Genmaicha Tea

[ 794 ]
icon image
Out of stock
icon image
Out of stock
icon image
Out of stock

Genmaicha is the name for Japanese green tea that is mixed with roasted brown rice. This genmaicha is created using bancha green tea, a Japanese green tea that comes from the same plant as Sencha green tea, but is plucked later in the season. In addition to toasted rice, some popped pieces of rice provides an additional nutty taste that, when coupled with the sensual tanned brew of the bancha, creates a unique savory flavor!

kosher certificate information

quick look

information at a glance

genmaicha tea ingredients Bancha green tea, popped rice, and toasted rice
tea type Green tea blend.

Learn more about green tea on our product information pages.
cup color
caffeine contentcontains caffeine

buying & keeping

general guidelines and tips

storage tipsTeas should be kept in an airtight container away from light and heat.
good vs badKept in suggested conditions green tea can last 6 months. Please restock often for premium flavor.
why buy genmaicha tea?

blend profile

for genmaicha tea

water temp180°F (not boiling)
time1 minutes
amount2 grams tea per 8 ounces water
infusion method This genmaicha Japanese green tea is made with a base of bancha tea. Bancha is often comprised of the shoots just below the top shoots used for (sencha) tea (it can also be the second harvest of the tea plant). The leaves are a simliar size to sencha and will steep faster than larger leaf teas.

The inclusion of toasted rice makes the infusion of genmaicha more forgiving, since this will often mask any bitterness from accidental oversteeping.

Though tea balls and strainers are often used for tea that isn't pre-bagged, ideal methods of infusing loose leaf teas employ strainers that allow for the tea leaves to completely unfurl and release their flavor. Teapots with removable strainers for tea will allow a fuller flavor.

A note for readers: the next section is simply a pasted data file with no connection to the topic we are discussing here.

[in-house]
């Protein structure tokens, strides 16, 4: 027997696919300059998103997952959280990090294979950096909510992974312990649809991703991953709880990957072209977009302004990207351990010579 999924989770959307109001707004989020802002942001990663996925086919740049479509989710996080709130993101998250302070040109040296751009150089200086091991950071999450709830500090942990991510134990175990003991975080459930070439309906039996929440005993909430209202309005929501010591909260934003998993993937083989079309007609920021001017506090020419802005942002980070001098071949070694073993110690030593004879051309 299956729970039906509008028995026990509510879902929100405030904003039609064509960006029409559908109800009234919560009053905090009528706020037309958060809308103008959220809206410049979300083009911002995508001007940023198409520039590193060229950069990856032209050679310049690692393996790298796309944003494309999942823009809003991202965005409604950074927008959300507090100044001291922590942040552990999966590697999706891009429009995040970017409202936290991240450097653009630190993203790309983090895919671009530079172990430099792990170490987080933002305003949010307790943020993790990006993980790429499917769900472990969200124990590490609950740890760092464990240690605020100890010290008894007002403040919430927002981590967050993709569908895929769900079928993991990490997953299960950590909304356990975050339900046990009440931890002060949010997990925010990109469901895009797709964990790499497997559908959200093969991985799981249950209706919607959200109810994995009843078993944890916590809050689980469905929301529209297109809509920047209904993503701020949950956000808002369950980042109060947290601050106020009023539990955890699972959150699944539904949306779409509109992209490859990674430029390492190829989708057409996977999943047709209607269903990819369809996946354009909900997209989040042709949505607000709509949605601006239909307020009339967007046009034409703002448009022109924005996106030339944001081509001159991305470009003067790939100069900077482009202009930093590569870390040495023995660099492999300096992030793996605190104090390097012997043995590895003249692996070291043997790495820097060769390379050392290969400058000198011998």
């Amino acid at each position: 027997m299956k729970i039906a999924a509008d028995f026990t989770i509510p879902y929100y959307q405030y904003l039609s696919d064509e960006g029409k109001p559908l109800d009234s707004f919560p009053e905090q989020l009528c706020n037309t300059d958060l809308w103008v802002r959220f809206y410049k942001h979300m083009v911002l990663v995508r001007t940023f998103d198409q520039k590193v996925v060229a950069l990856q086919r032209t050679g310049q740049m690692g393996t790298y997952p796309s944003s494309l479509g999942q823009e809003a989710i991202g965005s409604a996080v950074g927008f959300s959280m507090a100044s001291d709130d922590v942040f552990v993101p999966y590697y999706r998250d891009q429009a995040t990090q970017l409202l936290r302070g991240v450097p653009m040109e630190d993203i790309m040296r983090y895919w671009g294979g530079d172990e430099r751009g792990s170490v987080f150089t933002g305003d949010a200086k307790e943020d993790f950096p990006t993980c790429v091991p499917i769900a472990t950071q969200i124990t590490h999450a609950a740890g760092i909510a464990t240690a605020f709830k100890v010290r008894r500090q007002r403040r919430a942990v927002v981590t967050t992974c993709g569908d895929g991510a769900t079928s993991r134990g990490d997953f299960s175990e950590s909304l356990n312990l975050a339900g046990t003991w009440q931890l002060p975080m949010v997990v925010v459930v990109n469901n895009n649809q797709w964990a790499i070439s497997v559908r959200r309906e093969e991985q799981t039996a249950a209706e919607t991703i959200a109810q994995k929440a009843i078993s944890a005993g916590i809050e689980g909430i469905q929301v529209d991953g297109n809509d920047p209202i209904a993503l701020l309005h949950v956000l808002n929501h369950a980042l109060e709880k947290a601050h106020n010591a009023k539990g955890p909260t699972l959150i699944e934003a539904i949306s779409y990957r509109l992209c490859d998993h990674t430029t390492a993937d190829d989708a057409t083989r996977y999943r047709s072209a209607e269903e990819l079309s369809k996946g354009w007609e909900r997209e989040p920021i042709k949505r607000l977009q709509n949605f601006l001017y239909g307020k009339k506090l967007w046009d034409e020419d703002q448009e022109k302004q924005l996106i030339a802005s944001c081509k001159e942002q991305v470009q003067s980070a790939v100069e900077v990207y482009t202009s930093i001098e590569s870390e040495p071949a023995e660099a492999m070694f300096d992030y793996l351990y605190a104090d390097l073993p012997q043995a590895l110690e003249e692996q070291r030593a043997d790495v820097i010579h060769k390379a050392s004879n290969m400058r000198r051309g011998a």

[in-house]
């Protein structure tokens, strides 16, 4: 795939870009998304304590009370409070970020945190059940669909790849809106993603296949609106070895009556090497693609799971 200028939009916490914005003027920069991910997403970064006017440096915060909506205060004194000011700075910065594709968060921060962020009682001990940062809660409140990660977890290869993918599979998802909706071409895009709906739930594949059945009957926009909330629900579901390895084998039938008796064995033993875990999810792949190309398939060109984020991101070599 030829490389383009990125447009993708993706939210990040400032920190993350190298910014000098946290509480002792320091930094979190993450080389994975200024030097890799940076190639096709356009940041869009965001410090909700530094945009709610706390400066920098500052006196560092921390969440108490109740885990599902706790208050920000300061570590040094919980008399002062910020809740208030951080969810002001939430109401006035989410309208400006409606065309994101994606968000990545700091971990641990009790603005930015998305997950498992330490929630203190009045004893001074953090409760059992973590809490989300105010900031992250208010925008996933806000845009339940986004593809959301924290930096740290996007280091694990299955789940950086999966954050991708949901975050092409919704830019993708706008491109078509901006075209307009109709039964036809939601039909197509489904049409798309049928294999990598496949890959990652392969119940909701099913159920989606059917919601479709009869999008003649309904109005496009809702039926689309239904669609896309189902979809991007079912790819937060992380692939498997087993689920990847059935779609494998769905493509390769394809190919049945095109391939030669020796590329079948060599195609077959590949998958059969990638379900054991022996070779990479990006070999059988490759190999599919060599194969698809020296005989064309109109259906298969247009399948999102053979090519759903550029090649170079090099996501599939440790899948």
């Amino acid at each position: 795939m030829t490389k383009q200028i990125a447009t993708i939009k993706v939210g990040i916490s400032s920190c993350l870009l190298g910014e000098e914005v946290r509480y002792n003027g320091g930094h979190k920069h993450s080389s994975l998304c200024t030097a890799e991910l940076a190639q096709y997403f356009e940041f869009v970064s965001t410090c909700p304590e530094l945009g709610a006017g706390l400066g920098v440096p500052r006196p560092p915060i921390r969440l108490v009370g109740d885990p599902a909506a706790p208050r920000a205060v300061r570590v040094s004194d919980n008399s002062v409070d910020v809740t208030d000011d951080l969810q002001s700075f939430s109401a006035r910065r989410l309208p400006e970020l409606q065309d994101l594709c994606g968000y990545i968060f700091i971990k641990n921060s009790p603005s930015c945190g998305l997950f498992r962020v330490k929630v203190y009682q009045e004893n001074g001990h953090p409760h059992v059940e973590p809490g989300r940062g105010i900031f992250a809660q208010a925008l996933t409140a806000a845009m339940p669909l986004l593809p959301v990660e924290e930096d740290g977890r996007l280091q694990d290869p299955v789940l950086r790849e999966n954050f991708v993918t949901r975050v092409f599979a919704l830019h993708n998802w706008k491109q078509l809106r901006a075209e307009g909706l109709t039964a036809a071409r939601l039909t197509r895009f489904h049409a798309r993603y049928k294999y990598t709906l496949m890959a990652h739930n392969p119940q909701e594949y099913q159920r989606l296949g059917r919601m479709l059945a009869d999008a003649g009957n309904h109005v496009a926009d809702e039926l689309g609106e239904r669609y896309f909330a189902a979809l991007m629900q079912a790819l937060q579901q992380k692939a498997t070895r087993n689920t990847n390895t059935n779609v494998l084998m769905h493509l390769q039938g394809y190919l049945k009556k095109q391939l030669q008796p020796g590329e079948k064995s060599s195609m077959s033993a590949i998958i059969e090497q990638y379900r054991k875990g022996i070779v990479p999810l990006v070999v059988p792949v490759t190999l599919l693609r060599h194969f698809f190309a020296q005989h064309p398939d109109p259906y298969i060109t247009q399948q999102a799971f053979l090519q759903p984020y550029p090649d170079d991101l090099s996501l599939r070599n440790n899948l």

Some tea enthusiasts dispense with using strainers altogether and drop leaves in the pot directly and then strain the tea when serving into cups. When employing this method be sure to pour out all tea or remaining liquid will get bitter from over-steeping.
notes on tea strength The strength and flavor of tea is a personal experience.

We aim to provide times and temperatures that reduce the risk of allowing the actual tea leaves (or other delicate herbs in blends) to taste bitter due to too much steep time or to get scorched from too much heat.

If you desire a stronger cup, we suggest using more tea rather than a longer steep time to minimize the potential for a more bitter flavor.

for educational purposes only

This information has not been evaluated by the Food and Drug Administration.
This information is not intended to diagnose, treat, cure, or prevent any disease.

please be advised: 
Before making any changes to your diet you should always consult with your doctor,
especially if you are pregnant, nursing or have existing conditions.